First proposed in the 1950s, the grandmother hypothesis stated that menopause, which stops a female's fertility well before the end of her lifespan, may have evolved to benefit a social group. Grandmothers played an important a role in caring for offspring that were already born.
The grandmother effect suggests that women lose their fertility at an age where they might not live to see a child grow, and instead are available to care for younger women's children. The menopause was therefore seen as the block to older women from continuing to reproduce.
Using computer modeling, a research team concluded preferential mating was the evolutionary answer. Men of all ages chose younger women as partners. That meant older women didn't need to be fertile.
But a UK expert said that was the wrong way round and men chose younger women because older women were less fertile, which gave rise to menopause.
A grandmother effect link has been found in the behavior of whales and monkeys.
Scientists have discovered an evolutionary reason why humans and whales both have grandmothers. Scientists developed a mathematical model to study kinship dynamics in killer whales (orcas), short-finned pilot whales and humans. This revealed that, as post-menopausal females aged, they developed closer ties to infants.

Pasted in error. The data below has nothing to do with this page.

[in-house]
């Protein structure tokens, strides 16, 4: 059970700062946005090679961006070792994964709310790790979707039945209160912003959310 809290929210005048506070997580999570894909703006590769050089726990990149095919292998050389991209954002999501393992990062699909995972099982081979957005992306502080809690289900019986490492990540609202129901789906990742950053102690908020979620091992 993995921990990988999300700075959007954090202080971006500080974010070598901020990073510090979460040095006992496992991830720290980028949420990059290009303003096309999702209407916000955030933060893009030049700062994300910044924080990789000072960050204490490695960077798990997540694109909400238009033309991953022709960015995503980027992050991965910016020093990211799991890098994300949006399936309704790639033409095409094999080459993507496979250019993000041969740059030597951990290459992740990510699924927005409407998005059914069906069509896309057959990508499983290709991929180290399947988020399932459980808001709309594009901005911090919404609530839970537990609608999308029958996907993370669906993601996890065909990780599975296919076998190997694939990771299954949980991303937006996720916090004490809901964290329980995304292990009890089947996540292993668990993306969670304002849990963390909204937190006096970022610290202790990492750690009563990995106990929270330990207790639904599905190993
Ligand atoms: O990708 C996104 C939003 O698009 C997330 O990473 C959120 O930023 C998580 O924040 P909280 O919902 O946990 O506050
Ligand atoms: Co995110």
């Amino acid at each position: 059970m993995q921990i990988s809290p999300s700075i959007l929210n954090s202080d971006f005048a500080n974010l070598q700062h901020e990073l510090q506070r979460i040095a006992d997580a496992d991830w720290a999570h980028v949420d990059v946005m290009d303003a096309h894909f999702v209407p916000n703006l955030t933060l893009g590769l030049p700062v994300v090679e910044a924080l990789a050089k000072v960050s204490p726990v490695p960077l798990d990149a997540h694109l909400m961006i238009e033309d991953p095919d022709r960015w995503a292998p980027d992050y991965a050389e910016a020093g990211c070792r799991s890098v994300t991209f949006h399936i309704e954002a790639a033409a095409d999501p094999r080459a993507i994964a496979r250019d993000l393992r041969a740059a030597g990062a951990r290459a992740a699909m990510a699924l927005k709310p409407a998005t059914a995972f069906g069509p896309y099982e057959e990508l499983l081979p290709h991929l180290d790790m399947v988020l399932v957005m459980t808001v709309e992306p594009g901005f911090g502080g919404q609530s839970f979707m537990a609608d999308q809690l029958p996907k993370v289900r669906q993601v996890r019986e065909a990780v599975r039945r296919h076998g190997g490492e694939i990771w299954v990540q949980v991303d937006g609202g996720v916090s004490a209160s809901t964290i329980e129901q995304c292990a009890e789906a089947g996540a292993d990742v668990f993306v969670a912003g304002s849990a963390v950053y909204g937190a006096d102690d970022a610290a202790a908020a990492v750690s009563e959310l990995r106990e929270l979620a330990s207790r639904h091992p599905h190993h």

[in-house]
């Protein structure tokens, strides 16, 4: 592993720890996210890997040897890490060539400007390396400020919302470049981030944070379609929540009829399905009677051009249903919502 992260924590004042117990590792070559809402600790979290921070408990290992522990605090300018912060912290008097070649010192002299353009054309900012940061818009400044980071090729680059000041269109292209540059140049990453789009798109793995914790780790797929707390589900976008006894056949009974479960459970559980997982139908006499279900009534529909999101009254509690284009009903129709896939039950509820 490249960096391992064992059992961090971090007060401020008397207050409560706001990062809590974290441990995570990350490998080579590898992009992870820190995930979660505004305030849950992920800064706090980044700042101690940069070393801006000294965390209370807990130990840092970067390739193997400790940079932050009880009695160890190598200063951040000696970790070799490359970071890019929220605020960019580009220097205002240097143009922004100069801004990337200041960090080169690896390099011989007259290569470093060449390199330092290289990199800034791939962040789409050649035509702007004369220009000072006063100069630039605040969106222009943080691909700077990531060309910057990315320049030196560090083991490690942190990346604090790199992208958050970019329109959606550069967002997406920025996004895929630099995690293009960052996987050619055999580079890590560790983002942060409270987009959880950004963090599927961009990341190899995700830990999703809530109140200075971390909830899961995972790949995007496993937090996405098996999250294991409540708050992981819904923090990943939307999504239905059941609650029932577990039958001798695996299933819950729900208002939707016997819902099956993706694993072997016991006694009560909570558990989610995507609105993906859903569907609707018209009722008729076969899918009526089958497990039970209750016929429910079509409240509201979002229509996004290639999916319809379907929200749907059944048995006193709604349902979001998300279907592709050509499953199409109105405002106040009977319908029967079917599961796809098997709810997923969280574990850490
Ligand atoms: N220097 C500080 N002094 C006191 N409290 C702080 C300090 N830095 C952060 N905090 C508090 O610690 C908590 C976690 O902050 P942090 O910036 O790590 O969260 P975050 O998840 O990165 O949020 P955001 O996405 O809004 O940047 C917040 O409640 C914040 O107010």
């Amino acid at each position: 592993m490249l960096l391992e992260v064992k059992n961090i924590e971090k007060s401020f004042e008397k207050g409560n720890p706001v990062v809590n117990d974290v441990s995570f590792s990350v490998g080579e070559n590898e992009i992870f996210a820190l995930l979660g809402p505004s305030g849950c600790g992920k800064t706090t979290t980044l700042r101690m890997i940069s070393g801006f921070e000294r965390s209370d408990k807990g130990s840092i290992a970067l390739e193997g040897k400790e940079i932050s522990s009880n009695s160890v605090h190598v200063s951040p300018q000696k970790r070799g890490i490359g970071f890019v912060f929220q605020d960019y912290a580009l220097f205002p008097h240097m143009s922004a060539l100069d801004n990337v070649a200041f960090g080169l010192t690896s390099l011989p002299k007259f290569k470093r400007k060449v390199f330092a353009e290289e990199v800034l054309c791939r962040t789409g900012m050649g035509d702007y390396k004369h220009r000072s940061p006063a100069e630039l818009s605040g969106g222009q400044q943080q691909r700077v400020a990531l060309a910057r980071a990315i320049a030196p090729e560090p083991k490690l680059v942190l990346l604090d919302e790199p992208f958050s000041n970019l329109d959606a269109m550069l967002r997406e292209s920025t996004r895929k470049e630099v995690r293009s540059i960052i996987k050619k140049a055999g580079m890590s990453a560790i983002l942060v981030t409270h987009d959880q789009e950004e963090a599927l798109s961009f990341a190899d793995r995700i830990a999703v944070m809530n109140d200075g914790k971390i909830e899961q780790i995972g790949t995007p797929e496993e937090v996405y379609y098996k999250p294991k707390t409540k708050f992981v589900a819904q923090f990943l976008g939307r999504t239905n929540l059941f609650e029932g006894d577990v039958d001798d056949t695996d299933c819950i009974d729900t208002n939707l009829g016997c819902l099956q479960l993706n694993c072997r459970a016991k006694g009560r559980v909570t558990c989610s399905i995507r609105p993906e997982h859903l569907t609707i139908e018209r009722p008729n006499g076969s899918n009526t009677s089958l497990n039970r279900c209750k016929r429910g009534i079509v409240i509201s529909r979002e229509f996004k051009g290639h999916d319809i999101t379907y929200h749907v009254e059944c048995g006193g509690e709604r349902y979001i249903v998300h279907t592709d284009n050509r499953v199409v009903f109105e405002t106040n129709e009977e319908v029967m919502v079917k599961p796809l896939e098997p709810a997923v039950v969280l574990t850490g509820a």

In Japan, two grandmother monkeys have been seen intervening to raise their own grandchildren, providing essential care including suckling in one instance where the grandmother was young enough. The scientists who witnessed the actions say it is the first unambiguous example of such behavior shown by a non-human primate. The observations were made in a free-ranging group of Japanese macaques. The group has been studied since 1958, so scientists have kept a record of the birth date and blood relationships of each individual.
Once again, experts' opinions differ about the reason for menopause. Do men choose younger women because older ones are less fertile? Or does their betrayal induce menopause? Maybe Mother Nature has a good reason for grandmothers to help in caring for the young.